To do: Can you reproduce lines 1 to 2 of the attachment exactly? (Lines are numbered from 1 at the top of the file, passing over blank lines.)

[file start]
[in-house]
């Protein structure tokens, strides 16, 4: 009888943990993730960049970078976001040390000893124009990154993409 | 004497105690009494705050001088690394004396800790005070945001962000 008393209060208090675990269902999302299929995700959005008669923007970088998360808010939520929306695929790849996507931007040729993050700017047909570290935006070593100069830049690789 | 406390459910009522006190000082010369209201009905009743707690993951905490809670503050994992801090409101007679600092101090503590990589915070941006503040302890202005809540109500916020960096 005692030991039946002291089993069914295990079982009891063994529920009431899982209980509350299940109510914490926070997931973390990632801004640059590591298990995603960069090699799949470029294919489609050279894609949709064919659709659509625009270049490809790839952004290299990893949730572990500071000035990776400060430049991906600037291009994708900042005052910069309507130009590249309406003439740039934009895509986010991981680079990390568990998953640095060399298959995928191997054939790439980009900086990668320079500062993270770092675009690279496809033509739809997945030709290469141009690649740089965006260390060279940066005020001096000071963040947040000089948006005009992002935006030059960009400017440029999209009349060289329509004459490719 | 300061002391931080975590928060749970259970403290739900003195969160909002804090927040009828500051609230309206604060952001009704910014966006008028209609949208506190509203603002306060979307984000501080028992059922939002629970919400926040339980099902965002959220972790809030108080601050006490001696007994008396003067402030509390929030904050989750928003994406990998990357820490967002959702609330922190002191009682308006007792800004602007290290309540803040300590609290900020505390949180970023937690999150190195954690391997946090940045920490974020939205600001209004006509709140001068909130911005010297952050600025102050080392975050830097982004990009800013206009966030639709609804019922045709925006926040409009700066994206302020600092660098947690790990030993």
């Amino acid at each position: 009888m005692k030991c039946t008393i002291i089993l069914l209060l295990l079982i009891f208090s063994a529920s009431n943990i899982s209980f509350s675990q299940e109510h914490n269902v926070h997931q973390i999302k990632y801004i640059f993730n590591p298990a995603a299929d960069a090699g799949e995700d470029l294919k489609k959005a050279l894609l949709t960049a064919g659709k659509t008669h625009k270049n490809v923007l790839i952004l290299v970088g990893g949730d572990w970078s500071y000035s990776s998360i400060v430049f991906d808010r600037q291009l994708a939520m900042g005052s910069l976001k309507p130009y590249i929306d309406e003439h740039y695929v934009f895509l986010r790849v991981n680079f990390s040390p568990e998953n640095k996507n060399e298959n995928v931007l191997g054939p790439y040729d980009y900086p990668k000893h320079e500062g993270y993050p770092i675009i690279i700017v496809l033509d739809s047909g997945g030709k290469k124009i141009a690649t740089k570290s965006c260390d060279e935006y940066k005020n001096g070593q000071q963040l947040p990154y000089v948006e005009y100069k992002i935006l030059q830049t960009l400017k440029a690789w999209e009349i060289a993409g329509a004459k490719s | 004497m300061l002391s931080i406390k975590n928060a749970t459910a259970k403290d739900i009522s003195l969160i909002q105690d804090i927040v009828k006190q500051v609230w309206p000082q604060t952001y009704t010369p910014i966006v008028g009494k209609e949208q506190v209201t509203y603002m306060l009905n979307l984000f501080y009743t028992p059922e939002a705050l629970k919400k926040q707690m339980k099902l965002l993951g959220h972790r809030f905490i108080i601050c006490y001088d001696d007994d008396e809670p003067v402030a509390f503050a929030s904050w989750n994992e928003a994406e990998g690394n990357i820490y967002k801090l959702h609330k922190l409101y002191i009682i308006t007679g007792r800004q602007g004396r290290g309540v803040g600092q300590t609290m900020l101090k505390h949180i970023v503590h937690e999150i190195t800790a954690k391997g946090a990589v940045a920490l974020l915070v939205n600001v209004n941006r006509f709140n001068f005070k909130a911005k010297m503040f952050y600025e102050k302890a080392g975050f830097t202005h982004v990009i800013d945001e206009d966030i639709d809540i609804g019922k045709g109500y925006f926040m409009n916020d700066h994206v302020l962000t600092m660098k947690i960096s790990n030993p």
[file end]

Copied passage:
[in-house]
């Protein structure tokens, strides 16, 4: 009888943990993730960049970078976001040390000893124009990154993409 | 004497105690009494705050001088690394004396800790005070945001962000 008393209060208090675990269902999302299929995700959005008669923007970088998360808010939520929306695929790849996507931007040729993050700017047909570290935006070593100069830049690789 | 406390459910009522006190000082010369209201009905009743707690993951905490809670503050994992801090409101007679600092101090503590990589915070941006503040302890202005809540109500916020960096 005692030991039946002291089993069914295990079982009891063994529920009431899982209980509350299940109510914490926070997931973390990632801004640059590591298990995603960069090699799949470029294919489609050279894609949709064919659709659509625009270049490809790839952004290299990893949730572990500071000035990776400060430049991906600037291009994708900042005052910069309507130009590249309406003439740039934009895509986010991981680079990390568990998953640095060399298959995928191997054939790439980009900086990668320079500062993270770092675009690279496809033509739809997945030709290469141009690649740089965006260390060279940066005020001096000071963040947040000089948006005009992002935006030059960009400017440029999209009349060289329509004459490719 | 300061002391931080975590928060749970259970403290739900003195969160909002804090927040009828500051609230309206604060952001009704910014966006008028209609949208506190509203603002306060979307984000501080028992059922939002629970919400926040339980099902965002959220972790809030108080601050006490001696007994008396003067402030509390929030904050989750928003994406990998990357820490967002959702609330922190002191009682308006007792800004602007290290309540803040300590609290900020505390949180970023937690999150190195954690391997946090940045920490974020939205600001209004006509709140001068909130911005010297952050600025102050080392975050830097982004990009800013206009966030639709609804019922045709925006926040409009700066994206302020600092660098947690790990030993």